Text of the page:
Disruptive Innovation Comes to the LMS
I never cease to be amazed that academic librarians are still churning out articles and conference presentations about the now countless variations on how library services and resources are being integrated in learning courseware. To my knowledge, the earliest article on this topic was David Cohen’s EDUCAUSE Review piece titled “Course Management Software: Where’s the Library?” published back in 2002. Here we are nearly ten years later and librarians are still pumping out articles about how they leverage courseware for distributing library resources, research instruction, and more.
Not that there’s any harm in sharing news or related research about the benefits of integrating the library into the courseware. In 2011, to me, this is just something we all should be doing as a standard part of academic library operations. I guess you could also say that about reference, circulation, instruction, and the myriad other things we do where there’s no end to new variations on a theme—and the literature we generate to spread the word.
For sure there are still a handful of institutions yet to adopt courseware, which also continues to amaze me give its ubiquity and the platform options, but most every academic library has access to a courseware system, commercial, open source, or even homegrown.
New competitors as Blackboard goes on the market
In the last six months there’s been a fair amount of action in the courseware market. Blackboard and Desire2Learn are still fiercely competing. In 2009, Blackboard had an 83% market share, but it’s dropped to 57%.
The learning management software (LMS) trend capturing attention currently is the number of mom-and-pop style courseware systems emerging as potential replacements for the big players in the field. For example, a team of students at the University of Pennsylvania came up with something called Coursekit because the founder said he was “fed up” with Blackboard. Another potential competitor is Instructure, and it’s in the same space as Moodle and Sakai, being offered as another open source software product. If you like your courseware on the basic side, OERGlue is a possible Blackboard replacement.
Competition is always healthy for an industry, but what has all the educational technologists and higher education investors in a state of uncertainty is the news that Blackboard is now in play as an acquisition target. There is always speculation about Blackboard being swallowed by bigger technology firm, but it looks like the rumors are proving true now that Blackboard has announced it’s reviewing some proposals. No one knows for sure what will happen, but Michael Feldstein stated that no matter what happens to Blackboard the next two years could be full of turmoil for the courseware market.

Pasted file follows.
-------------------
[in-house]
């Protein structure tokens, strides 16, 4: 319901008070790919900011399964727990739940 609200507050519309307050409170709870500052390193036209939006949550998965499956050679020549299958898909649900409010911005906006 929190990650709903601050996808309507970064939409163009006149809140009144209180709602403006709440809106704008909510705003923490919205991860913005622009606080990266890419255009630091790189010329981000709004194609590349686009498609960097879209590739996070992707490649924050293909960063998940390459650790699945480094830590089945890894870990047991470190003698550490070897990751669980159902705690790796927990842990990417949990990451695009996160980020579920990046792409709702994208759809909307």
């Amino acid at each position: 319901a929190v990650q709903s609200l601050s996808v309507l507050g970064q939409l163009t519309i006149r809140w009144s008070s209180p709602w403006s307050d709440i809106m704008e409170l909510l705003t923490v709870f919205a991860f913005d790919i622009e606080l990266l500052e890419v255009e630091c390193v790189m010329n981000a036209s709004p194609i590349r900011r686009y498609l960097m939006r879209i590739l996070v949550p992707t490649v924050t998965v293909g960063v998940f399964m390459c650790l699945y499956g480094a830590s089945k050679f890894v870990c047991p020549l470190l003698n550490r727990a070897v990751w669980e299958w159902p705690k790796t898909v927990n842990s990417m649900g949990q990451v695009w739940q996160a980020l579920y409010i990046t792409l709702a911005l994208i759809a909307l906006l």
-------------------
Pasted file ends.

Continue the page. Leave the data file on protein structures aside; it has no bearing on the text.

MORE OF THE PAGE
Disruption could be good for us
Many large institutions with a significant investment in Blackboard, such as my own where we have many Blackboard products and thousands of courses, would face difficulty in migrating to a new system. Those of us tied to Blackboard could only hope that new ownership would lead to improvements. For many others, it might open up great opportunities to move off of Blackboard to a newer system. It will definitely be interesting to see what happens.
Disruption can be a good thing. For courseware it could help to bring new innovations to the marketplace, and potentially some new players who would be far more receptive to the needs of academic librarians. One of my greatest frustrations with Blackboard over the years I’ve dealt with its system is its almost complete lack of interest in working more closely with database aggregators and other vendors we deal with to directly link those products into Blackboard—or to provide ways for us to do it more easily. I recall multiple conversations with database reps who told me that when they went knocking on Blackboard’s door no one came to answer—or that getting through the door would require a wide open wallet. It would be nice to see the emergence of courseware providers who would want to help us to integrate our resources into their systems with greater ease, and provide us with the tools we need to promote use of the library in students’ learning space.
Time to be proactive
While there’s no way of knowing what will happen or when it will all go down, academic librarians should pay more attention to the LMS market for news of developments. It’s not so much about how we work with courseware to extend the library into learning spaces, but rather what decisions our institutions might make about their future direction with courseware and how that might impact our ability to leverage courseware to achieve our goals. Granted, the first priority should always be how well any courseware supports faculty in achieving student learning outcomes. We have learning outcomes to achieve as well, and increasingly our campus courseware is a significant tool in accomplishing those outcomes.
Courseware is also emerging as a primary avenue by which we connect and collaborate with faculty and students. So whatever you think is the big issue of the day, be it discovery tools, open access publishing, digital textbooks, or revolutions in public service models, keep the current disruption in courseware on your radar screen as well. The lessons of the past remind us that being absent from the table when the important decisions are being made comes at a great cost to our ability to create our vision of a preferred future for academic librarianship.